w5500.writeSIMR(val & ~(1 << _sock));
}

void EthernetUDP::clearInterrupt(){
  w5500.writeSnIR(_sock, 0xff);
}

uint8_t EthernetUDP::readInterrupt() {
  if (_sock >= MAX_SOCK_NUM)
    return;
  return w5500.readSnIR(_sock);
}

Why am I writing to these registers, great question, the datasheet has the following for the Sn_IR:
“Sn_IR indicates the status of Socket Interrupt such as establishment, termination, receiving data, timeout). When an interrupt occurs and the corresponding bit of Sn_IMR is ‘1’, the corresponding bit of Sn_IR becomes ‘1’. In order to clear the Sn_IR bit, the host should write the bit to ‘1’.” pp 49
for the INTLEVEL register:
“a. When Timeout Interrupt of Socket 0 is occurred, S0_IR[3] & SIR[0] bit set as ‘1’ and then INTn PIN is asserted to low.
b. When the connection interrupt of Socket 1 is occurred before the previous interrupt processing is not completed, S1_IR[0] & SIR[1] bits set as ‘1’ and INTn PIN is still low.
c. If the host processed the previous interrupt completely by clearing the S0_IR[3] bit, INTn PIN is deasserted to high but S1_IR[0] & SIR[1] is still set as ‘1’.
d. Although S1_IR[0] & SIR[1] bit is set as ‘1’, the INTn can’t be asserted to low during INTLEVEL time. After the INTLEVEL time expires, the INTn will be asserted to low.” page 35

for the IR:
“IR indicates the interrupt status. Each bit of IR can be cleared when the host writes ‘1’ value to each bit. If IR is not equal to ‘0x00’, INTn PIN is asserted low until it is ‘0x00’.” page 36

and for SIR:
" SIR indicates the interrupt status of Socket. Each bit of SIR be still ‘1’ until Sn_IR is cleared by the host. If Sn_IR is not equal to ‘0x00’, the n-th bit of SIR is ‘1’ and INTn PIN is asserted until SIR is ‘0x00’." page 38

The datasheet is as clear as mud. So what I figured out is that to clear the interrupt all that is needed is to write ‘0xff’ into the appropriate register, IR or Sn_IR. I’m more interested in the Sn_IR because I’m waiting for a reply packet and am using a task scheduler in my code so my loop{} is empty.

Note, the IR register has to be separately configured with a similar code as to what I had above, and an additional class in the w5500 library class IR needs to be uncommented.

void EthernetClass::enableInterrupt(uint8_t type) {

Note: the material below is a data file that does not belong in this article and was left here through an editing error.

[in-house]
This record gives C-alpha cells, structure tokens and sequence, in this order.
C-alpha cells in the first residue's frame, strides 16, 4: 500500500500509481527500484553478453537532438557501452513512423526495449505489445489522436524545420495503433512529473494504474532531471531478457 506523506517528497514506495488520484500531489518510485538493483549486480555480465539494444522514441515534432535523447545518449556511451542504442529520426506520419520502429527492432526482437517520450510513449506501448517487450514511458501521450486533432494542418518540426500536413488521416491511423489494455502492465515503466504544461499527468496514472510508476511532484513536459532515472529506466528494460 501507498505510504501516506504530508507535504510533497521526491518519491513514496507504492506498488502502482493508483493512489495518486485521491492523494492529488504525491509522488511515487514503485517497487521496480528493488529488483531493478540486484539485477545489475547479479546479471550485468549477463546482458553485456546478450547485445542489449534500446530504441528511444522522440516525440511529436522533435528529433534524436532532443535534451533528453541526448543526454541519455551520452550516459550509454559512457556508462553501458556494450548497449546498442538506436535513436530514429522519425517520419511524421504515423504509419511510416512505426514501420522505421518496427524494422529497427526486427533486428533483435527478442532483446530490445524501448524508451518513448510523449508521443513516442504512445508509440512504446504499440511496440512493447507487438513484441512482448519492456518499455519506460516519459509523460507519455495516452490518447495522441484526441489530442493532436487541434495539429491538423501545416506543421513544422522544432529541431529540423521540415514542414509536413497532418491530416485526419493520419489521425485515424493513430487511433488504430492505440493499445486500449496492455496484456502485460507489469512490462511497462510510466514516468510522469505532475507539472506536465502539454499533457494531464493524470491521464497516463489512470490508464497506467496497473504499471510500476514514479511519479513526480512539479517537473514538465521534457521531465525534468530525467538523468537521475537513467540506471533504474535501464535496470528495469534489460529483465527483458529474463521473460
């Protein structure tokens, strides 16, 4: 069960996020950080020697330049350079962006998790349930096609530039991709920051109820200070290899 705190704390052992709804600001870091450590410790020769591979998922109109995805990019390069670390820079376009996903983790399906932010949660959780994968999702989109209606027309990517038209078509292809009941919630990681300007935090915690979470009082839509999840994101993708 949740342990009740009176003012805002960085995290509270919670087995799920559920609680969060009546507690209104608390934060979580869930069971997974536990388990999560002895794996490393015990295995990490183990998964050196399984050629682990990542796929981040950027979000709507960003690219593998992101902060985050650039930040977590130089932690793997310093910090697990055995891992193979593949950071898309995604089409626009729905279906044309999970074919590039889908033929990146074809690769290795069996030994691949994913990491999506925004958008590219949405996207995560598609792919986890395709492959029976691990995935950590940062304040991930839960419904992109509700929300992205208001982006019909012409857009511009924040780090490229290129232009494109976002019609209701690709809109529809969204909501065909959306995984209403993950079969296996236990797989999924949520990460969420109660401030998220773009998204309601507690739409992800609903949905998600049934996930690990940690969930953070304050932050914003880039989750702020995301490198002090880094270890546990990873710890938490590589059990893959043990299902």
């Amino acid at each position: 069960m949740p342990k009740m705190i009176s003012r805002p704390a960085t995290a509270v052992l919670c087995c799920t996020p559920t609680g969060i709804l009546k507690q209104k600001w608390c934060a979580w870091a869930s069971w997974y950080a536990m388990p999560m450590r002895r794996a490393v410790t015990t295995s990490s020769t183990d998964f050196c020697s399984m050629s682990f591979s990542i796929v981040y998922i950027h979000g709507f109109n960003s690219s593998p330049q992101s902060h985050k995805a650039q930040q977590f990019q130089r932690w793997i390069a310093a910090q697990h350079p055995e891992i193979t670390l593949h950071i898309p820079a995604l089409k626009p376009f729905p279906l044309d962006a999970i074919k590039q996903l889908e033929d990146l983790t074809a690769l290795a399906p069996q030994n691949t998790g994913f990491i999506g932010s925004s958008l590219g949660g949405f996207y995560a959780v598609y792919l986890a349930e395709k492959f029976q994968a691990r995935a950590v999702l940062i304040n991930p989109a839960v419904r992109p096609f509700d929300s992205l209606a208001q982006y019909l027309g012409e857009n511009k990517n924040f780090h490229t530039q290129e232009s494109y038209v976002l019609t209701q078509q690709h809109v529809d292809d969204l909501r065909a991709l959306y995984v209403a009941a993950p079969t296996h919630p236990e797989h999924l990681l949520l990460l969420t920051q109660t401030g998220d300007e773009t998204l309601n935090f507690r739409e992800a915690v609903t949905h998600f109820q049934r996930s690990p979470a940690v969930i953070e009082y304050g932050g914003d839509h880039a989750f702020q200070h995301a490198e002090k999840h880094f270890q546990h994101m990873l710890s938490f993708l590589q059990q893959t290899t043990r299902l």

EthernetClass::clearInterrupt();
  uint8_t val = w5500.readIMR();
  switch (type) {
    case IR::MP: // Magic Packet
      w5500.writeIMR(val | IR::MP);
    break;
    case IR::PPPoE: // PPPoE Connection Close
      w5500.writeIMR(val | IR::PPPoE);
    break;
    case IR::UNREACH: // Destination unreachable
      w5500.writeIMR(val | IR::UNREACH);
    break;
    case IR::CONFLICT: // IP Conflict
      w5500.writeIMR(val | IR::CONFLICT);
    break;
  }
}

void EthernetClass::disableInterrupt(uint8_t type) {
  uint8_t val = w5500.readIMR();
  switch (type) {
    case IR::MP: // Magic Packet
      w5500.writeIMR(val & ~IR::MP);
    break;
    case IR::PPPoE: // PPPoE Connection Close
      w5500.writeIMR(val & ~IR::PPPoE);
    break;
    case IR::UNREACH: // Destination unreachable
      w5500.writeIMR(val & ~IR::UNREACH);
    break;
    case IR::CONFLICT: // IP Conflict
      w5500.writeIMR(val & ~IR::CONFLICT);
    break;
  }
}

void EthernetClass::clearInterrupt() {
  w5500.writeIR(0xff);
}

uint8_t EthernetClass::readInterrupt() {
  return w5500.readIR() & w5500.readIMR();
}

Also note, I have these files in the library files and had to modify the public section of the headers to be

  virtual void clearInterrupt();
  virtual void enableInterrupt();
  virtual void disableInterrupt();
  virtual uint8_t readInterrupt();

and

  void clearInterrupt();
  void enableInterrupt(uint8_t type);
  void disableInterrupt(uint8_t type);
  uint8_t readInterrupt();

It is important to declare the clearInterrupt prior to the enableInterupt as the latter uses the former.

It seems it is a bug in the Library.

Please see this topic: